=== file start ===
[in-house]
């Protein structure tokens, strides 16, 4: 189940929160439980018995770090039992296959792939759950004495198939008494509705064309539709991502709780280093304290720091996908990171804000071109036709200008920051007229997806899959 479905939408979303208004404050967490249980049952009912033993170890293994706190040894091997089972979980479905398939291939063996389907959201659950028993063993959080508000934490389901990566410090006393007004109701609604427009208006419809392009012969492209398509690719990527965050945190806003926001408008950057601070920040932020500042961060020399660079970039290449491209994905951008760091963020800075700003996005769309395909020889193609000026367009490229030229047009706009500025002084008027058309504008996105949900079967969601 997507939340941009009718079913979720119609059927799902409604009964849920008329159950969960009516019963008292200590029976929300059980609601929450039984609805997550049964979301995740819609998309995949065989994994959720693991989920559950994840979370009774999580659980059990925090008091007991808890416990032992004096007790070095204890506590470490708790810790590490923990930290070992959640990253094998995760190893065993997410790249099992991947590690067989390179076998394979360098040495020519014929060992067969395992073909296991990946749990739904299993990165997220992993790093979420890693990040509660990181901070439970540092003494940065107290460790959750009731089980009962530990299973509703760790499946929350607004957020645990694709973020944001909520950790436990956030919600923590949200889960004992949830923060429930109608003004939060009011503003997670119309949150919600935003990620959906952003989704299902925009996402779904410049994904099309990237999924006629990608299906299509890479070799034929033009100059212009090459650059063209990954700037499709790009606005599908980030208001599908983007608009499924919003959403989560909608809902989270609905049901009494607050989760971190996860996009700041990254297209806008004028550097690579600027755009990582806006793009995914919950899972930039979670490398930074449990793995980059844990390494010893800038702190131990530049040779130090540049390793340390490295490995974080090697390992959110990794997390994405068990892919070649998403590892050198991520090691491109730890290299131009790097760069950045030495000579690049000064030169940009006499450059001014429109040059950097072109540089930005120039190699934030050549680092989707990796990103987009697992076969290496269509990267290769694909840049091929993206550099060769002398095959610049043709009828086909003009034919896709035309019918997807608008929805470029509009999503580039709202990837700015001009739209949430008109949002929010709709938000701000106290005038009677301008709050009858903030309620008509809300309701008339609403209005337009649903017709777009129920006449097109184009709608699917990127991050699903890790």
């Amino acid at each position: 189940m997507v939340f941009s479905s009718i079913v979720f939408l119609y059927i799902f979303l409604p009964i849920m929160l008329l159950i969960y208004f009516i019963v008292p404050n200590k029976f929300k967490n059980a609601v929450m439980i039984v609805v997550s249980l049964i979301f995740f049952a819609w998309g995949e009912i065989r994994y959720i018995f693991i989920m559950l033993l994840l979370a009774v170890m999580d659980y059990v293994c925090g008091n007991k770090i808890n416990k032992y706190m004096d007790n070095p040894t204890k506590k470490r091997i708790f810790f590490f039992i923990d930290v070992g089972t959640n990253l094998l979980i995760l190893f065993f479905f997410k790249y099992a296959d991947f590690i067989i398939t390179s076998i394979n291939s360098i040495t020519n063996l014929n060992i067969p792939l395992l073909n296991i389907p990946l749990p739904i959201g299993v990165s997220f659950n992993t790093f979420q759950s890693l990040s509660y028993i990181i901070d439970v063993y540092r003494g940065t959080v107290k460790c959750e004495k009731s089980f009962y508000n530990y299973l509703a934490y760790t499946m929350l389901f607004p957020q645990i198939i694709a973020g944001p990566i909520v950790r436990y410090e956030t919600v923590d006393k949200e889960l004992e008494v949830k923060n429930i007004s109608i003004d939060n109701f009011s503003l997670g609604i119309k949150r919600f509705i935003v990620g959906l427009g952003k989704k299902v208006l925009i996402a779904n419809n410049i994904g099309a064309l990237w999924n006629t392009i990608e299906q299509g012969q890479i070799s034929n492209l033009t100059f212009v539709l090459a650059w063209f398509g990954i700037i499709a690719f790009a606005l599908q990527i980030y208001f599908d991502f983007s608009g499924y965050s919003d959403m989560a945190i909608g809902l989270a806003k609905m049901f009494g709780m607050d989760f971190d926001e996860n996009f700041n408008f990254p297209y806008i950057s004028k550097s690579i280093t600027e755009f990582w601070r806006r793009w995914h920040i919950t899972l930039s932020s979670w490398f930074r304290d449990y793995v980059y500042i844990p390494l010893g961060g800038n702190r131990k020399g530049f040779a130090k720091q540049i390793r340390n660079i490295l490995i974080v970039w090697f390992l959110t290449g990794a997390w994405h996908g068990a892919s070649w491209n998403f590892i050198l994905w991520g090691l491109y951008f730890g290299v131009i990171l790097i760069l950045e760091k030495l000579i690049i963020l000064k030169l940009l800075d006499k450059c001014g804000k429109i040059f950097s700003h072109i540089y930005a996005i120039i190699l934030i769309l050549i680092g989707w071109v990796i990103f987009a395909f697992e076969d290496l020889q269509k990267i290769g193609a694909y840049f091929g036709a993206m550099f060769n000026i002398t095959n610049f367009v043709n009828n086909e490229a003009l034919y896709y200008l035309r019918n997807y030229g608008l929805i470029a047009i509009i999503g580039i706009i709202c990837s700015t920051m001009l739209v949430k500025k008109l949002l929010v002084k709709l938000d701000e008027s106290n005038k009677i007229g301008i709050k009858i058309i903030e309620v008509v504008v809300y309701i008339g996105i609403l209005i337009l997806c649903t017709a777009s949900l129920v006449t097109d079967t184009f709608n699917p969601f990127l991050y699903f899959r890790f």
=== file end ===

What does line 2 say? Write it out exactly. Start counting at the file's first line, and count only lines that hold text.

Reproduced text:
């Protein structure tokens, strides 16, 4: 189940929160439980018995770090039992296959792939759950004495198939008494509705064309539709991502709780280093304290720091996908990171804000071109036709200008920051007229997806899959 479905939408979303208004404050967490249980049952009912033993170890293994706190040894091997089972979980479905398939291939063996389907959201659950028993063993959080508000934490389901990566410090006393007004109701609604427009208006419809392009012969492209398509690719990527965050945190806003926001408008950057601070920040932020500042961060020399660079970039290449491209994905951008760091963020800075700003996005769309395909020889193609000026367009490229030229047009706009500025002084008027058309504008996105949900079967969601 997507939340941009009718079913979720119609059927799902409604009964849920008329159950969960009516019963008292200590029976929300059980609601929450039984609805997550049964979301995740819609998309995949065989994994959720693991989920559950994840979370009774999580659980059990925090008091007991808890416990032992004096007790070095204890506590470490708790810790590490923990930290070992959640990253094998995760190893065993997410790249099992991947590690067989390179076998394979360098040495020519014929060992067969395992073909296991990946749990739904299993990165997220992993790093979420890693990040509660990181901070439970540092003494940065107290460790959750009731089980009962530990299973509703760790499946929350607004957020645990694709973020944001909520950790436990956030919600923590949200889960004992949830923060429930109608003004939060009011503003997670119309949150919600935003990620959906952003989704299902925009996402779904410049994904099309990237999924006629990608299906299509890479070799034929033009100059212009090459650059063209990954700037499709790009606005599908980030208001599908983007608009499924919003959403989560909608809902989270609905049901009494607050989760971190996860996009700041990254297209806008004028550097690579600027755009990582806006793009995914919950899972930039979670490398930074449990793995980059844990390494010893800038702190131990530049040779130090540049390793340390490295490995974080090697390992959110990794997390994405068990892919070649998403590892050198991520090691491109730890290299131009790097760069950045030495000579690049000064030169940009006499450059001014429109040059950097072109540089930005120039190699934030050549680092989707990796990103987009697992076969290496269509990267290769694909840049091929993206550099060769002398095959610049043709009828086909003009034919896709035309019918997807608008929805470029509009999503580039709202990837700015001009739209949430008109949002929010709709938000701000106290005038009677301008709050009858903030309620008509809300309701008339609403209005337009649903017709777009129920006449097109184009709608699917990127991050699903890790």